There are two proposed alternatives that have been reported. The Washington Post says the league is considering launching a seven-on-seven competition. It would not include tackling or full clocks. The other report comes from Ian Rapport of the NFL Network. He says the league is considering hosting a series of skills competitions over the course of what would be branded an all-star week. The NFL has partnered with DirecTV in the past to present similar events during Super Bowl Week. 

No details have emerged or final decisions made. Mark Maske of The Washington Post reports the future of the Pro Bowl was discussed on Tuesday during the owners’ meetings in Atlanta.

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Former Hulu Exec Michael Schneider Hired To Run Bally Sports+

“Schneider previously was VP of brand and content marketing at Hulu, where he had involvement in various marketing efforts for Hulu + Live TV.”

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Sinclair Broadcast Group and Diamond Sports Group have tapped Michael Schneider as the chief operating officer and general manager of Bally Sports+ when it launches this year.

Schneider will oversee the direct-to-consumer platform that will also be the hub for Bally Sports live programming.

Schneider previously was VP of brand and content marketing at Hulu, where he had involvement in various marketing efforts for Hulu + Live TV.

“Throughout his career, Michael has successfully launched and developed DTC streaming and service platforms and created immersive engagement experiences,” said Sinclair COO and president of broadcast Rob Weisbord. “He is a terrific addition to the team as we build out the Bally Sports+ offering, its exclusive content and passionate fan community.”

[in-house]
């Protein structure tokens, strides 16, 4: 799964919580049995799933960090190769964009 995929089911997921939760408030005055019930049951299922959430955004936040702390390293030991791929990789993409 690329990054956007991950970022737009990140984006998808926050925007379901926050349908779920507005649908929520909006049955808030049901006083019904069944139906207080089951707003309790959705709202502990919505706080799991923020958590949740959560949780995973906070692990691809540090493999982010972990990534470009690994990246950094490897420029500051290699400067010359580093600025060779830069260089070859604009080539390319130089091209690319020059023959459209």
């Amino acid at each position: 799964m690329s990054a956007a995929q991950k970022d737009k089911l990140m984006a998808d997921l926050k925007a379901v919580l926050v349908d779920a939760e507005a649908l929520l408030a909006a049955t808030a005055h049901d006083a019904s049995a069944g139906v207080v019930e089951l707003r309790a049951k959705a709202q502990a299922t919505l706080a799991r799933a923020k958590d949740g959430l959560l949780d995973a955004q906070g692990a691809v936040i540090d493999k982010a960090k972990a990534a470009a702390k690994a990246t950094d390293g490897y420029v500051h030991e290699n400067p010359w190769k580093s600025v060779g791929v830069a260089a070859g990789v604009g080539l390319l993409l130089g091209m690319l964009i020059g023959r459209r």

Even before Hulu, Schneider had a hand in streaming. He was a founding member of the PlayStation Vue launch team.

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Marquee Sports Network Weighs Streaming Options Outside of Bally Sports+

“Marquee GM Mike McCarthy said to Sports Business Journal there’s no rush, but the network is hopeful they can have something in time for the 2023 season.”

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As Sinclair Broadcast Group prepares to launch Bally Sports+, its direct-to-consumer platform that will be home to Bally Sports live events, the Chicago Cubs are weighing their options for Marquee Sports Network, which the team co-owns with Sinclair.

Despite being under the Sinclair umbrella, Marquee is its own free-standing RSN from the rest of the Bally Sports networks across the country.

Marquee is readily available on a number of cable providers, but the only thing that’s really missing is its own standalone streaming platform for games. Marquee GM Mike McCarthy said to Sports Business Journal there’s no rush, but the network is hopeful they can have something in time for the 2023 season.

“We’re always interested in being on the cutting edge with the ultimate deliverable to our consumer,” McCarthy said. “But there isn’t any contractual clock ticking to make us feel that way. It’s how we’ve approached things from the beginning. Between our two ownership groups, there’s a lot of aggression to get it right. And I think you’ll see something along those lines shortly.”

The TV ratings will always be of top interest for MLB, especially regional ratings. But as the league has worked to embrace more streaming options for games, striking deals with Apple and Peacock for rights this season, it’s all about providing what the fans and viewers want.

“We now have the ability to do so much more, to properly tell the story of a 162-game season,” said Crane Kenney, Chicago Cubs president of business operations. Kenney was instrumental in the launch of Marquee. “We love baseball, we love the game, and we love the opportunity we have to share it with our fans in really deep ways.”